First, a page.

After Long Silence, Somaly Mam Hits Back

Four months after a Newsweek article reported that Somaly Mam falsified her backstory as a sex slave, prompting her exit from the NGO named after her, the anti-trafficking activist publicly defended herself for the first time Wednesday in an article published on the same day that a public relations offensive was launched on her behalf.

Ms. Mam—who resigned from the Somaly Mam Foundation (SMF) as controversy around her story peaked after the article came out in May—told the U.S. edition of Marie Claire magazine in an article published Wednesday that she has “nothing to hide.”

Newsweek magazine reported inconsistencies in Ms. Mam’s autobiography, “The Road of Lost Innocence,” while prior reports by the article’s author, Simon Marks, for The Cambodia Daily revealed that she coached supposedly trafficked young women to lie about their life stories to drum up support for her anti-trafficking organizations.

The Marie Claire article, which sets out Ms. Mam’s side of the story, lists inaccuracies in the Newsweek exposé and also provides an explanation for why she parted ways with SMF, which she co-founded in 2007 as a way to raise funds for her own anti-sex trafficking organization, Afesip, and other groups with similar missions.

Within hours of the Marie Claire article hitting the Web, Scott Gorenstein, vice president of public relations firm Jonathan Marder + Company, sent an email to journalists claiming the Newsweek story was full of “inconsistencies, innuendos and inaccuracies.”

“[Mr. Marks’] material has effectively destroyed the reputation, and decades of work, by a woman whom even he acknowledges had done enormous good,” the email continues.

In the email, Mr. Gorenstein also offers interviews with Ms. Mam, who is “now willing to speak for the first time” in the hope that she can restore her reputation.

Contacted by telephone Wednesday evening, Mr. Gorenstein said Ms. Mam was “en route to New York at the moment” and the company would be scheduling interviews with journalists starting September 22.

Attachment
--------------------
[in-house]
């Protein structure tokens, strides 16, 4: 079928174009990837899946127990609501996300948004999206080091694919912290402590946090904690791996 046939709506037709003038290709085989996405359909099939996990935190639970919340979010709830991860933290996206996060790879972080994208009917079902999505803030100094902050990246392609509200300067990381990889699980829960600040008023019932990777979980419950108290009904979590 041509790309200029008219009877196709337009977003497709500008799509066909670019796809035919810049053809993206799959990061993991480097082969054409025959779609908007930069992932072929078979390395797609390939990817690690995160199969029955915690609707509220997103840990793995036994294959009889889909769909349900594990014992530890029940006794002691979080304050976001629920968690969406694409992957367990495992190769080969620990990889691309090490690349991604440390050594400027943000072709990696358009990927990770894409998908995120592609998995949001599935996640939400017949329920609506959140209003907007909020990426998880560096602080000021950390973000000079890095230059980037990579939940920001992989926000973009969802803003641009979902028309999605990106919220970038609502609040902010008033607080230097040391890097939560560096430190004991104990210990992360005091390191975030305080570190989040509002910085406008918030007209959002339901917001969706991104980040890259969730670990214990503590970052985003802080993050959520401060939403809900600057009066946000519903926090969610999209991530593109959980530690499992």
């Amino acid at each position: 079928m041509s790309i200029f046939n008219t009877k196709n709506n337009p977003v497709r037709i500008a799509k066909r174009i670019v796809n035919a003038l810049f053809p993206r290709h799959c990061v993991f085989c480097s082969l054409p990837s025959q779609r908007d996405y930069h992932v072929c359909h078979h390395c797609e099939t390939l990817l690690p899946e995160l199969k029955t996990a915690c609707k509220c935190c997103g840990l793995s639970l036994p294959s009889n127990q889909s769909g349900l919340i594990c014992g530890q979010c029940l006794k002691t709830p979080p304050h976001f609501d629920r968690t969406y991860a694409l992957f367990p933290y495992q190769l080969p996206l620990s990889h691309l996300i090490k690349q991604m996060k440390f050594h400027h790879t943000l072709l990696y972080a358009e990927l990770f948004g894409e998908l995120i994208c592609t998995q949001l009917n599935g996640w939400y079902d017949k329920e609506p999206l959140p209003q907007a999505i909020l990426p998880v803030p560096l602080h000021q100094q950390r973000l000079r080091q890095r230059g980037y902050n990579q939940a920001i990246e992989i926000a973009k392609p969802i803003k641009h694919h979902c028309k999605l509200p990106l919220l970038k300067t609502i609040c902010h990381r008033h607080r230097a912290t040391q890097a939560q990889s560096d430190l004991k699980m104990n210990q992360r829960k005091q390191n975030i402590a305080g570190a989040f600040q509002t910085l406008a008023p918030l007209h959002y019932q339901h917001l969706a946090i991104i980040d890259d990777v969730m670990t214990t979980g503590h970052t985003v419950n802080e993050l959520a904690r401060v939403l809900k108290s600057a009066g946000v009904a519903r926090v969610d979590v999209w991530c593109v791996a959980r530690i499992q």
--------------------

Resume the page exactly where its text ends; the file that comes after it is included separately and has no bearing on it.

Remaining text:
Asked who was paying for the New York-based firm’s services, Mr. Gorenstein, who also represents American actress and singer Liza Minnelli, said: “I’m not going to get into that.”

A website has also been set up for the “New Somaly Mam Fund,” purporting to have been established by friends of Ms. Mam “who want her strong and effective voice to continue to be heard in the anti-human trafficking movement and her leadership to be undiminished.”

Along with newly created Twitter and Facebook pages, the website, which also references the Marie Claire article, solicits donations for Afesip, which lost almost all of its funding when SMF abruptly cut ties with the organization in June.

The article in the U.S. edition of Marie Claire comes less than two weeks after Marie Claire’s Australian edition published an article about the scandal, written by Mr. Marks, titled “The Former Sex Slave Who Fooled The World.”

In her interview with the U.S. edition, Ms. Mam said the board of directors at SMF, who hired law firm Goodwin Procter to investigate the mounting allegations against her, wanted her to sign a letter saying she had never been forced into prostitution and had “created and exaggerated” stories about her life—a request she refused.